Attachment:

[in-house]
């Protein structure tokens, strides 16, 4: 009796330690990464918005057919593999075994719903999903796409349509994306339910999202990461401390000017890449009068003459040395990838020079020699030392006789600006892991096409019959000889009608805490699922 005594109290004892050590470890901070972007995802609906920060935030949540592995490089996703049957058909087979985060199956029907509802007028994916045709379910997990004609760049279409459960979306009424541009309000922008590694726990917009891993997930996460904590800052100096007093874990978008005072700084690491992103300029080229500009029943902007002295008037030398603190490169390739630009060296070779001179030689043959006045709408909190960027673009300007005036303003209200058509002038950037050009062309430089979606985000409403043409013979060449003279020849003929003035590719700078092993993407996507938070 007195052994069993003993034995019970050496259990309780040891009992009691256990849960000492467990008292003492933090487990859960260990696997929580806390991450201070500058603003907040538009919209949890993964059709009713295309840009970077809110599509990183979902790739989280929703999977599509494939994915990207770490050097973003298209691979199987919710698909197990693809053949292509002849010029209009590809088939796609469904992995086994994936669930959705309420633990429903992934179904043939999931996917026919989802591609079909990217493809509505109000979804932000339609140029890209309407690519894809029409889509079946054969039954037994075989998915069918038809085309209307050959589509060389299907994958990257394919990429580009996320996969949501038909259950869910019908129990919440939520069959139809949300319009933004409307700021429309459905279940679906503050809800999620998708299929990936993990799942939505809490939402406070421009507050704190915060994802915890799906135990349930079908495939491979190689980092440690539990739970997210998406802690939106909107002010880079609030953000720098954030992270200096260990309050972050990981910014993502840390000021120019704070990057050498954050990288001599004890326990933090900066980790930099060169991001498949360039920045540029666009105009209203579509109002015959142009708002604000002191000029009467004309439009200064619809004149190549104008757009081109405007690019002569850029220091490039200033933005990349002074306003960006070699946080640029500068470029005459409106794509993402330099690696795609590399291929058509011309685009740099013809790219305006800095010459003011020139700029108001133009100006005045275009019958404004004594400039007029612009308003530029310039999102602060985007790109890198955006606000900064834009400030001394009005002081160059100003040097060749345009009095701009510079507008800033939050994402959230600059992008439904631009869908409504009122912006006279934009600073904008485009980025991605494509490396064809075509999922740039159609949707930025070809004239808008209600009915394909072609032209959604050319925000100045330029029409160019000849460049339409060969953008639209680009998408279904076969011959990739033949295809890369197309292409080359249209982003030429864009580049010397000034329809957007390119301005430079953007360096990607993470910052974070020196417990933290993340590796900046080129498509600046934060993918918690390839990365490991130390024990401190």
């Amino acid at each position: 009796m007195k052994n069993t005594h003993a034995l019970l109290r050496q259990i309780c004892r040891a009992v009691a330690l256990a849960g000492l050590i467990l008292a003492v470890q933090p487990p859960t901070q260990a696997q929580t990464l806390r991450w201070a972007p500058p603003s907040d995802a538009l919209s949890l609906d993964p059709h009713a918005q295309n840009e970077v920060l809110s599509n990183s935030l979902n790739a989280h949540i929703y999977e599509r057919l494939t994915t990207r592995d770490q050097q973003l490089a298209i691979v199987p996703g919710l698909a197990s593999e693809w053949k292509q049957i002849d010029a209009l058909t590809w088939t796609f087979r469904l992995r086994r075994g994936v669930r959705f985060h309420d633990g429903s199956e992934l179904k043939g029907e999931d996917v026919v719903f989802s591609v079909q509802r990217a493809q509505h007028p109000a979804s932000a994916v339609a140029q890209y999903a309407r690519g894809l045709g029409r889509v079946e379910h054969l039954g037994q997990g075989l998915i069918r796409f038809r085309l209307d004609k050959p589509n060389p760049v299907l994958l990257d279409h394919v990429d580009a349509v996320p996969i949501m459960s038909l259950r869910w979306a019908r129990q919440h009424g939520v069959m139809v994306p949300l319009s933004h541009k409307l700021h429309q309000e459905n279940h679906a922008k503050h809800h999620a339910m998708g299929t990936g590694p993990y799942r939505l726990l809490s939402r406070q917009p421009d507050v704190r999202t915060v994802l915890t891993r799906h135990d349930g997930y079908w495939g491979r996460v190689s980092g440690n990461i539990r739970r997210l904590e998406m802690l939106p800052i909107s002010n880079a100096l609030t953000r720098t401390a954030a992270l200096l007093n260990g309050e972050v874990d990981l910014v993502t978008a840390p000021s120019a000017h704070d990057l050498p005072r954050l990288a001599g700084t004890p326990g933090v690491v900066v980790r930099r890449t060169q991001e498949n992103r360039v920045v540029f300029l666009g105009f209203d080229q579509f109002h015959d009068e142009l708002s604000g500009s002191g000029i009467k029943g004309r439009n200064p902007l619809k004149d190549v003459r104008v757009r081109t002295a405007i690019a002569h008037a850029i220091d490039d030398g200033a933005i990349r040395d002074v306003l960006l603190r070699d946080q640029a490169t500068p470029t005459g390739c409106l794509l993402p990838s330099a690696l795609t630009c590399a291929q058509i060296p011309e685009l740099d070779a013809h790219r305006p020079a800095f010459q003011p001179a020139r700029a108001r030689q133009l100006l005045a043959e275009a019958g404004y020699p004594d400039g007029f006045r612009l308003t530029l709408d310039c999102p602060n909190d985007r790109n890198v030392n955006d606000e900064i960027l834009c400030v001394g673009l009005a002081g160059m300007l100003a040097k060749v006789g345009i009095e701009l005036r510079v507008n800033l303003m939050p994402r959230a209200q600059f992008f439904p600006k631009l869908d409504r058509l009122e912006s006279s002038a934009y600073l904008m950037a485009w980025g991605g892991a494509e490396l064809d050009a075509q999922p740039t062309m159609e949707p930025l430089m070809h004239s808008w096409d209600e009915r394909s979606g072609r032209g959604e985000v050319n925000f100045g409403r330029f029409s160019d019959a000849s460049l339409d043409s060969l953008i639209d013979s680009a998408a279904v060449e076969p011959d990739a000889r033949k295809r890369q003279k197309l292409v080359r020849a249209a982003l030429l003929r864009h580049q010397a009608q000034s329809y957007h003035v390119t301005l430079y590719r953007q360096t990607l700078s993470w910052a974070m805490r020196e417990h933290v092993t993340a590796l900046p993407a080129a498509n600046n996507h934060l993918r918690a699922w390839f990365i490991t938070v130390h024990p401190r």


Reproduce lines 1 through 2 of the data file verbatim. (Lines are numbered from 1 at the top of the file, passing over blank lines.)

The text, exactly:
[in-house]
């Protein structure tokens, strides 16, 4: 009796330690990464918005057919593999075994719903999903796409349509994306339910999202990461401390000017890449009068003459040395990838020079020699030392006789600006892991096409019959000889009608805490699922 005594109290004892050590470890901070972007995802609906920060935030949540592995490089996703049957058909087979985060199956029907509802007028994916045709379910997990004609760049279409459960979306009424541009309000922008590694726990917009891993997930996460904590800052100096007093874990978008005072700084690491992103300029080229500009029943902007002295008037030398603190490169390739630009060296070779001179030689043959006045709408909190960027673009300007005036303003209200058509002038950037050009062309430089979606985000409403043409013979060449003279020849003929003035590719700078092993993407996507938070 007195052994069993003993034995019970050496259990309780040891009992009691256990849960000492467990008292003492933090487990859960260990696997929580806390991450201070500058603003907040538009919209949890993964059709009713295309840009970077809110599509990183979902790739989280929703999977599509494939994915990207770490050097973003298209691979199987919710698909197990693809053949292509002849010029209009590809088939796609469904992995086994994936669930959705309420633990429903992934179904043939999931996917026919989802591609079909990217493809509505109000979804932000339609140029890209309407690519894809029409889509079946054969039954037994075989998915069918038809085309209307050959589509060389299907994958990257394919990429580009996320996969949501038909259950869910019908129990919440939520069959139809949300319009933004409307700021429309459905279940679906503050809800999620998708299929990936993990799942939505809490939402406070421009507050704190915060994802915890799906135990349930079908495939491979190689980092440690539990739970997210998406802690939106909107002010880079609030953000720098954030992270200096260990309050972050990981910014993502840390000021120019704070990057050498954050990288001599004890326990933090900066980790930099060169991001498949360039920045540029666009105009209203579509109002015959142009708002604000002191000029009467004309439009200064619809004149190549104008757009081109405007690019002569850029220091490039200033933005990349002074306003960006070699946080640029500068470029005459409106794509993402330099690696795609590399291929058509011309685009740099013809790219305006800095010459003011020139700029108001133009100006005045275009019958404004004594400039007029612009308003530029310039999102602060985007790109890198955006606000900064834009400030001394009005002081160059100003040097060749345009009095701009510079507008800033939050994402959230600059992008439904631009869908409504009122912006006279934009600073904008485009980025991605494509490396064809075509999922740039159609949707930025070809004239808008209600009915394909072609032209959604050319925000100045330029029409160019000849460049339409060969953008639209680009998408279904076969011959990739033949295809890369197309292409080359249209982003030429864009580049010397000034329809957007390119301005430079953007360096990607993470910052974070020196417990933290993340590796900046080129498509600046934060993918918690390839990365490991130390024990401190």